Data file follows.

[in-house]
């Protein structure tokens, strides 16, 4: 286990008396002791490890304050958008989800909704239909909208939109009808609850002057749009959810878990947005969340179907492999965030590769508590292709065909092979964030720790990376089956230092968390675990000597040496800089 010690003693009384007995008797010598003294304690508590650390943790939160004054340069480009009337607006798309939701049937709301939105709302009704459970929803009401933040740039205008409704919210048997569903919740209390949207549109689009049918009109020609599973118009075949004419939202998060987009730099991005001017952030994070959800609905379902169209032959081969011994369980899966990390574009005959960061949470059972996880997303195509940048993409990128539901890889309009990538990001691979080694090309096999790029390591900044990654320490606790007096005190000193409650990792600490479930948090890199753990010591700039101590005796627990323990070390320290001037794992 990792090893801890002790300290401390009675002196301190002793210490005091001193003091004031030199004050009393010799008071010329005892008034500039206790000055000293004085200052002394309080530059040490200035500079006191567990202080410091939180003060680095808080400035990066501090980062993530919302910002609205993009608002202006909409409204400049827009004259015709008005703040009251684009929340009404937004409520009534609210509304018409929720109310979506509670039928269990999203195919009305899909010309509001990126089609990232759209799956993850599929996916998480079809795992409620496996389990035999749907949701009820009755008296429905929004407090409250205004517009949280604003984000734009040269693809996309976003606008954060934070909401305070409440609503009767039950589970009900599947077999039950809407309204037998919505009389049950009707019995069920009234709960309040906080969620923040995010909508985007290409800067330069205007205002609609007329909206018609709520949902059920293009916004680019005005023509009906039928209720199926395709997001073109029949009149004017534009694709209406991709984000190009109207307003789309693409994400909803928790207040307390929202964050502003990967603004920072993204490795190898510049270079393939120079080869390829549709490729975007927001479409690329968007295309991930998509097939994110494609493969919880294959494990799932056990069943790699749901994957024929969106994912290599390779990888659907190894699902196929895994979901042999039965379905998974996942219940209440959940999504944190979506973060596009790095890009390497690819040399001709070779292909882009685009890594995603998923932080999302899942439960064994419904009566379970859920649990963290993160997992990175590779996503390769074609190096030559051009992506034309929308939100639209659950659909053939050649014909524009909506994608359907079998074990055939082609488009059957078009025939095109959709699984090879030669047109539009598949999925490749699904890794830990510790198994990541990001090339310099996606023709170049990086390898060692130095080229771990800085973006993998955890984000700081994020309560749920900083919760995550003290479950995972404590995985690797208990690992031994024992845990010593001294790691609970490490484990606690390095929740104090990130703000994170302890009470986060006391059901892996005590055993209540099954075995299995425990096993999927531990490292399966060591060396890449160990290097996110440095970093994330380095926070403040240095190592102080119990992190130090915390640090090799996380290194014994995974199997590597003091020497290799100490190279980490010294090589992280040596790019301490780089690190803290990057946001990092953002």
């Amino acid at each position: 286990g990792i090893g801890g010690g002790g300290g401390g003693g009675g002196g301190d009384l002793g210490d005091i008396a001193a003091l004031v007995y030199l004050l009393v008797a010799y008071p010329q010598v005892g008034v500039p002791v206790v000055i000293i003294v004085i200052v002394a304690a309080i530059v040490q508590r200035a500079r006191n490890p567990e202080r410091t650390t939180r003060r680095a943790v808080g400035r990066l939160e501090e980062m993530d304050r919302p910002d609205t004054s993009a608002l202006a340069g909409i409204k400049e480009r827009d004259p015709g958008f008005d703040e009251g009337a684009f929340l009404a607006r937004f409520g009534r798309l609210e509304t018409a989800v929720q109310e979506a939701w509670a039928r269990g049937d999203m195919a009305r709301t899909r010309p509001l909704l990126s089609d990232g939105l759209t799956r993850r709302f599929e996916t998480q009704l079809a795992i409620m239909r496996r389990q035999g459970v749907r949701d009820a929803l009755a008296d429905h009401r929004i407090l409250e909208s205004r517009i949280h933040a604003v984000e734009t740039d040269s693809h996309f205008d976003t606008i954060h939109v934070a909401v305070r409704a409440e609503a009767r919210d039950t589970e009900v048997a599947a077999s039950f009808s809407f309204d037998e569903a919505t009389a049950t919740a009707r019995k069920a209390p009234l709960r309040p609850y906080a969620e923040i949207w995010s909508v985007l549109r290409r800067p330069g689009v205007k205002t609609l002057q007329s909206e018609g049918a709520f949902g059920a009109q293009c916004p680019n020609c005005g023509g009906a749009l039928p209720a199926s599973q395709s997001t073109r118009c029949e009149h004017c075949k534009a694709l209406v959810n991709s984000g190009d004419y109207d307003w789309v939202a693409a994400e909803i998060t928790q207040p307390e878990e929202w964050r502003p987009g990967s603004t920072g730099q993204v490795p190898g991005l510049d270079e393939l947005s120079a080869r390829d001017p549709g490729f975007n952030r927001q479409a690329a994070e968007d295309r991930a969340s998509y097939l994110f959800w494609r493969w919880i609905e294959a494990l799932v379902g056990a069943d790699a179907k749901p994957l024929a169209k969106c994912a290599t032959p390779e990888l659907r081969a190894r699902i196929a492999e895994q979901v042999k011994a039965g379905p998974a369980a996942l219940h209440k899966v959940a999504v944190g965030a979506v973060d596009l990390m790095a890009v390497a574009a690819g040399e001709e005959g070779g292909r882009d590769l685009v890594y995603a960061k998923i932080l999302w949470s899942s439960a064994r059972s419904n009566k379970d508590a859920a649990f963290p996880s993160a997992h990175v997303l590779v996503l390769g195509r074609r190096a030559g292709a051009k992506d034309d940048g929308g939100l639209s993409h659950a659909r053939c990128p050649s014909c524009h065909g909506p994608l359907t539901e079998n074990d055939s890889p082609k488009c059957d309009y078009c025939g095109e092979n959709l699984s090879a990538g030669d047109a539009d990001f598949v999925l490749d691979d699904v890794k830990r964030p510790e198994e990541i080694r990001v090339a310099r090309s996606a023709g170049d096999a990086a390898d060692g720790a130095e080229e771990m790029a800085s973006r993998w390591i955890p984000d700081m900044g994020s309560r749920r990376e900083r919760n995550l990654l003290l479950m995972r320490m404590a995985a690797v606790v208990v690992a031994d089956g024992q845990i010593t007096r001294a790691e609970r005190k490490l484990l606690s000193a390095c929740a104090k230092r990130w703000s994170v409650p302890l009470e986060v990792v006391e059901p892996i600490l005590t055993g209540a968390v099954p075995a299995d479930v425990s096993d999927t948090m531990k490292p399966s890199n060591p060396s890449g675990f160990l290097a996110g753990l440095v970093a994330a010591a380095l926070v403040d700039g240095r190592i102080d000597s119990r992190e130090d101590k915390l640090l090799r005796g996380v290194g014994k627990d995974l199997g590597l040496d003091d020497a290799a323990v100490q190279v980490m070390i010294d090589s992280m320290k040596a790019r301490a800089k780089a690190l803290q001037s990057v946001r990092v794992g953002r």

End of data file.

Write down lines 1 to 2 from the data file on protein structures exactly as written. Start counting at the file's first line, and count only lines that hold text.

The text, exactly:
[in-house]
């Protein structure tokens, strides 16, 4: 286990008396002791490890304050958008989800909704239909909208939109009808609850002057749009959810878990947005969340179907492999965030590769508590292709065909092979964030720790990376089956230092968390675990000597040496800089 010690003693009384007995008797010598003294304690508590650390943790939160004054340069480009009337607006798309939701049937709301939105709302009704459970929803009401933040740039205008409704919210048997569903919740209390949207549109689009049918009109020609599973118009075949004419939202998060987009730099991005001017952030994070959800609905379902169209032959081969011994369980899966990390574009005959960061949470059972996880997303195509940048993409990128539901890889309009990538990001691979080694090309096999790029390591900044990654320490606790007096005190000193409650990792600490479930948090890199753990010591700039101590005796627990323990070390320290001037794992 990792090893801890002790300290401390009675002196301190002793210490005091001193003091004031030199004050009393010799008071010329005892008034500039206790000055000293004085200052002394309080530059040490200035500079006191567990202080410091939180003060680095808080400035990066501090980062993530919302910002609205993009608002202006909409409204400049827009004259015709008005703040009251684009929340009404937004409520009534609210509304018409929720109310979506509670039928269990999203195919009305899909010309509001990126089609990232759209799956993850599929996916998480079809795992409620496996389990035999749907949701009820009755008296429905929004407090409250205004517009949280604003984000734009040269693809996309976003606008954060934070909401305070409440609503009767039950589970009900599947077999039950809407309204037998919505009389049950009707019995069920009234709960309040906080969620923040995010909508985007290409800067330069205007205002609609007329909206018609709520949902059920293009916004680019005005023509009906039928209720199926395709997001073109029949009149004017534009694709209406991709984000190009109207307003789309693409994400909803928790207040307390929202964050502003990967603004920072993204490795190898510049270079393939120079080869390829549709490729975007927001479409690329968007295309991930998509097939994110494609493969919880294959494990799932056990069943790699749901994957024929969106994912290599390779990888659907190894699902196929895994979901042999039965379905998974996942219940209440959940999504944190979506973060596009790095890009390497690819040399001709070779292909882009685009890594995603998923932080999302899942439960064994419904009566379970859920649990963290993160997992990175590779996503390769074609190096030559051009992506034309929308939100639209659950659909053939050649014909524009909506994608359907079998074990055939082609488009059957078009025939095109959709699984090879030669047109539009598949999925490749699904890794830990510790198994990541990001090339310099996606023709170049990086390898060692130095080229771990800085973006993998955890984000700081994020309560749920900083919760995550003290479950995972404590995985690797208990690992031994024992845990010593001294790691609970490490484990606690390095929740104090990130703000994170302890009470986060006391059901892996005590055993209540099954075995299995425990096993999927531990490292399966060591060396890449160990290097996110440095970093994330380095926070403040240095190592102080119990992190130090915390640090090799996380290194014994995974199997590597003091020497290799100490190279980490010294090589992280040596790019301490780089690190803290990057946001990092953002």